With the exception of law enforcement or judicial intervention, substance abusers must agree to enter a treatment program. This freedom to say “no” can cause quite a bit of anxiety for friends and family members, and although the vast majority of professional interventions end up successful, that small chance still looms in the back of people’s minds.
This is one of the reasons why intervention specialists meet with family members and other key players before the intervention, as the group has to discuss this “what if” question and how it will be dealt with. The group must decide what their bottom lines will be, knowing that if they don’t hold those lines then the addict or alcoholic will continue to have a reason not to seek help.
While these bottom lines can be different from family to family, many of them have the same theme, such as withdrawing any form of financial support or privileges that were previously given. Without things like money in their account, a car to drive, a free smartphone with unlimited usage, a free place to live and free food to eat, it suddenly starts to become clear to them that their life of staying drunk or high isn’t going to be that easy. Although they will adopt a “how can you do this to me?” attitude, it is very much them doing it to themselves. Their behaviors and lack of responsibility are what caused the situation, and you have to let them know in no uncertain terms that you’re not going to continue supporting those actions.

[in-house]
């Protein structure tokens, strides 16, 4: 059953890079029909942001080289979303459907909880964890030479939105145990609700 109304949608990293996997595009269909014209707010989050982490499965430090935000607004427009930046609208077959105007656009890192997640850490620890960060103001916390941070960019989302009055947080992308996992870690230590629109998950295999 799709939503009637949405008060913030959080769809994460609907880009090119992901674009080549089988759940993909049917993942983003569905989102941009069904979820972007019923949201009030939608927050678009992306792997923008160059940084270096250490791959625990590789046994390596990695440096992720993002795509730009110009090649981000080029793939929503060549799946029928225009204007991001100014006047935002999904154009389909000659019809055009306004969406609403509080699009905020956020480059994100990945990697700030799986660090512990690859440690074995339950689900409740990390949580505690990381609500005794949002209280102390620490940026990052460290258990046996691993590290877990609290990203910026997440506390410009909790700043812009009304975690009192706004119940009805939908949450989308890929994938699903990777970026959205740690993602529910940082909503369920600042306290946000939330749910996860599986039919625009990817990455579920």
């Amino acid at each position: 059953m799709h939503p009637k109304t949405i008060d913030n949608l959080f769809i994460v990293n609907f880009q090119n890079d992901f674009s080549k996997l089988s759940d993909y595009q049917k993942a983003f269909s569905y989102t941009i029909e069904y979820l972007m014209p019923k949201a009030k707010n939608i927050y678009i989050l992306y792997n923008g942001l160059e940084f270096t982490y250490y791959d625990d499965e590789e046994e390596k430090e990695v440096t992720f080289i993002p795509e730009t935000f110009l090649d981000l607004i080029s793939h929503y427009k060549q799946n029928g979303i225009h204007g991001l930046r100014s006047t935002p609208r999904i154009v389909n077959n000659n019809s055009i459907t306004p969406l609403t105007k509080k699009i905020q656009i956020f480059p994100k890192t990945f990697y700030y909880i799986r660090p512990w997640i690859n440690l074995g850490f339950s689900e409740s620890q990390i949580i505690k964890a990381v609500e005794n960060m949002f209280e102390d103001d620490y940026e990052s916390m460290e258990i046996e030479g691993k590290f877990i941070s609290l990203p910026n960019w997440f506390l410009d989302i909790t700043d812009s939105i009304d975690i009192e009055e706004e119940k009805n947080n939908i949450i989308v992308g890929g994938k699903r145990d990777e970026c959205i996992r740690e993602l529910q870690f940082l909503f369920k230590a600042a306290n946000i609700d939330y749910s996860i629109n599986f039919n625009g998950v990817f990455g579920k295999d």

If and when it gets to that point in the intervention, then most of the people in need of treatment quickly recant and agree to get help, even if it is not immediately. Only in more extreme cases are tougher measures taken, such as involuntary commitments. Most of the time those are not needed, as following a proven successful intervention program that includes bottom lines are usually sufficient.